Twenty Years of Russian Legal Reform

By Pomeranz, William | Demokratizatsiya, Spring 2012 | Go to article overview

Twenty Years of Russian Legal Reform


Pomeranz, William, Demokratizatsiya


Abstract: This article examines what has changed in Russian law since the collapse of the Soviet Union. Among the accomplishments are the emergence of constitutional jurisprudence, the development of commercial law, and an increase in the basic transparency of the law. However, Russia is still not a rule-of-law country because the state is not subordinated to its own laws.

Three distinct stages of legal reform can be identified in Russia over the past twenty years, largely corresponding to the terms of Russia's first three presidents. Boris Yeltsin stands out as a law creator, as his administration re-wrote the constitution and much of Russia's legislation to meet the demands of a democracy and market economy. Vladimir Putin assumed the role as the primary enforcer of law as he re-centralized the Russian political system and called for a "dictatorship of' law," essentially requiring the strict observance, but not the broad interpretation, of the law. Finally, Dmitry Medvedev tried to present himself as the great promoter of the rule of law and legal reform, attacking corruption and seeking to overcome Russia's historical "legal nihilism."

Some overlap admittedly exists between these three periods. The centralizing trends so pronounced under Putin actually began under Yeltsin. Putin also has a reputation as a law creator, especially during his first term in office, which saw the introduction of such landmark pieces of legislation as the new Criminal Procedure Code and the Land Code.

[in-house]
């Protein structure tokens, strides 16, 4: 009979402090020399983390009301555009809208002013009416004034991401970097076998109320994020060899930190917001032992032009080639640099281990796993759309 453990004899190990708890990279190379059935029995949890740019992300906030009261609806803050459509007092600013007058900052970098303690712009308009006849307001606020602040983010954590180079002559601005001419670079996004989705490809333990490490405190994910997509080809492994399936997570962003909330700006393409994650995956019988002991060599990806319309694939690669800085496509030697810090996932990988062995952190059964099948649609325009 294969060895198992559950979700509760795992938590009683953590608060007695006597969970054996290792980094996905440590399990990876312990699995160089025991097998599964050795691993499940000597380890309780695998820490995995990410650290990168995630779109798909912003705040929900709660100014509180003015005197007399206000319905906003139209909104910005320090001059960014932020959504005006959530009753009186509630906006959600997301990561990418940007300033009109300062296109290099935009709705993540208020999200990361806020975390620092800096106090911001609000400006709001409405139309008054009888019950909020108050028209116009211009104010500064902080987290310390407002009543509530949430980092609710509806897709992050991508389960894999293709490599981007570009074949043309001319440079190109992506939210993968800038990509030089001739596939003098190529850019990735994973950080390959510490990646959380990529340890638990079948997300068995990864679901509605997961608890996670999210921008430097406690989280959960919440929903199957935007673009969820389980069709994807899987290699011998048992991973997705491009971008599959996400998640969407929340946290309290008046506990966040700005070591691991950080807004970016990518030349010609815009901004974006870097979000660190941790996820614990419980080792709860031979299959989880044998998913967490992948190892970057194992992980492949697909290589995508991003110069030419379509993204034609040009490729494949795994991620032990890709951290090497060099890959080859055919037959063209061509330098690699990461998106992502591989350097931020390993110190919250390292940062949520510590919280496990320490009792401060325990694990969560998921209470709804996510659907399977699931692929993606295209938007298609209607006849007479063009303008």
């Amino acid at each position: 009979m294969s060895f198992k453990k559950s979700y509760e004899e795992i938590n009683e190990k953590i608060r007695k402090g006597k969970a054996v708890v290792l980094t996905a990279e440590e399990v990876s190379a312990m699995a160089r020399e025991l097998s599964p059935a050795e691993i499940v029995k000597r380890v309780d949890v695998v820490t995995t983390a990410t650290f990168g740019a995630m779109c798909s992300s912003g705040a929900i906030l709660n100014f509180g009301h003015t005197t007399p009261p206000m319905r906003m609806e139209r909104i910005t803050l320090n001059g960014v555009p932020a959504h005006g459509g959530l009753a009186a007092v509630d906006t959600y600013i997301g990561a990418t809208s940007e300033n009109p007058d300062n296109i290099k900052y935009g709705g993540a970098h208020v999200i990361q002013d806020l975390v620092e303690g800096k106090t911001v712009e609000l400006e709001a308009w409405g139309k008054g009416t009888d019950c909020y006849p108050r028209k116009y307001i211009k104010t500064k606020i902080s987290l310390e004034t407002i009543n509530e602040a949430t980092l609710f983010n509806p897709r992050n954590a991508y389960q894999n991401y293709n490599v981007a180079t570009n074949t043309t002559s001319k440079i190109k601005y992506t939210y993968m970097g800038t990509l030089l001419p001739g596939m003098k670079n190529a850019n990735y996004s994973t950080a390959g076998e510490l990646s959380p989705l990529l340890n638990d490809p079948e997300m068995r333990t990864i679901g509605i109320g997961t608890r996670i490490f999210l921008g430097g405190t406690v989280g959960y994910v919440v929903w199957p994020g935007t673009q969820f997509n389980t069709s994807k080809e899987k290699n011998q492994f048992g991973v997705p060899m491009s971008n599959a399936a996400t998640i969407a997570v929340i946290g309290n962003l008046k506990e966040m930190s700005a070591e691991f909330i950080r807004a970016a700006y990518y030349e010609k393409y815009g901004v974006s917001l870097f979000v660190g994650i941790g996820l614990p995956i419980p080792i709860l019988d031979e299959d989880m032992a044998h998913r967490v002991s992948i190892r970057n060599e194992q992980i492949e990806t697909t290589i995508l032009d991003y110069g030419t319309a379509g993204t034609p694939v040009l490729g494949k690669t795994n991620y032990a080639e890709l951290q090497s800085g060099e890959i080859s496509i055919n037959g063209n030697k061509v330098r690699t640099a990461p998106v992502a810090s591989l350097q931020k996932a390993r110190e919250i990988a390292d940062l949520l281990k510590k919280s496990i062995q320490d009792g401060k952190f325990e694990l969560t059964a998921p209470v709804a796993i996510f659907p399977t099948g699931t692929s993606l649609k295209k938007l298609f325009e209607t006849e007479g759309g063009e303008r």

Finally, Medvedev, while talking about decentralization, in fact played a significant role in strengthening the so-called "power vertical," most notably, by extending the president's and the Duma's terms to six and five years, respectively.

In retrospect, Russia's legal trajectory since the collapse of the Soviet Union has been both profound and contradictory, so what I propose to do in this brief essay is to provide a rough balance sheet of twenty years of legal reform. The Soviet Union was governed by "socialist law," which broadly promoted social over individual rights, presided over a planned (as opposed to a market) economy, and assumed a pedagogical role in the promotion of socialist ideology. Socialist law in its heyday was recognized by many commentators as one of the major legal systems of the world, along with the common law and civil law traditions. The end of the Soviet Union witnessed the disappearance of socialist law, at least in terms of its political and legislative content--although not necessarily in the mentality of those who lived under it.

By choosing the collapse of the Soviet Union as the point of reference for this essay--as opposed to a direct comparison with Western legal systems--I intend to highlight what has changed in terms of the rule of law since the collapse of the Soviet Union, and what critical problems remain, with the caveat that just because I am dividing this paper into two parts does not mean that I am making a "half full, half empty" argument. No matter from what perspective you view the Russian judicial system, legal reform remains a long, uphill struggle.

New Branches of Law

One of the most profound changes in Russian law over the past twenty years has been the emergence of a constitutional jurisprudence. While some Soviet defendants raised constitutional issues as part of their defense, the Soviet Union lacked a constitutional tribunal that could review whether Soviet laws, in fact, corresponded to the demands of the constitution. Thus, for example, in the famous trial of the dissident Vladimir Bukovskii, his lawyer could only argue that no crime had been committed, as set forth under the statute, as opposed to arguing that the underlying legislation itself was unconstitutional. (1)

Today, it is accepted that a Russian citizen can make a constitutional argument before the courts, claiming that certain laws or government actions violate one's fundamental rights.

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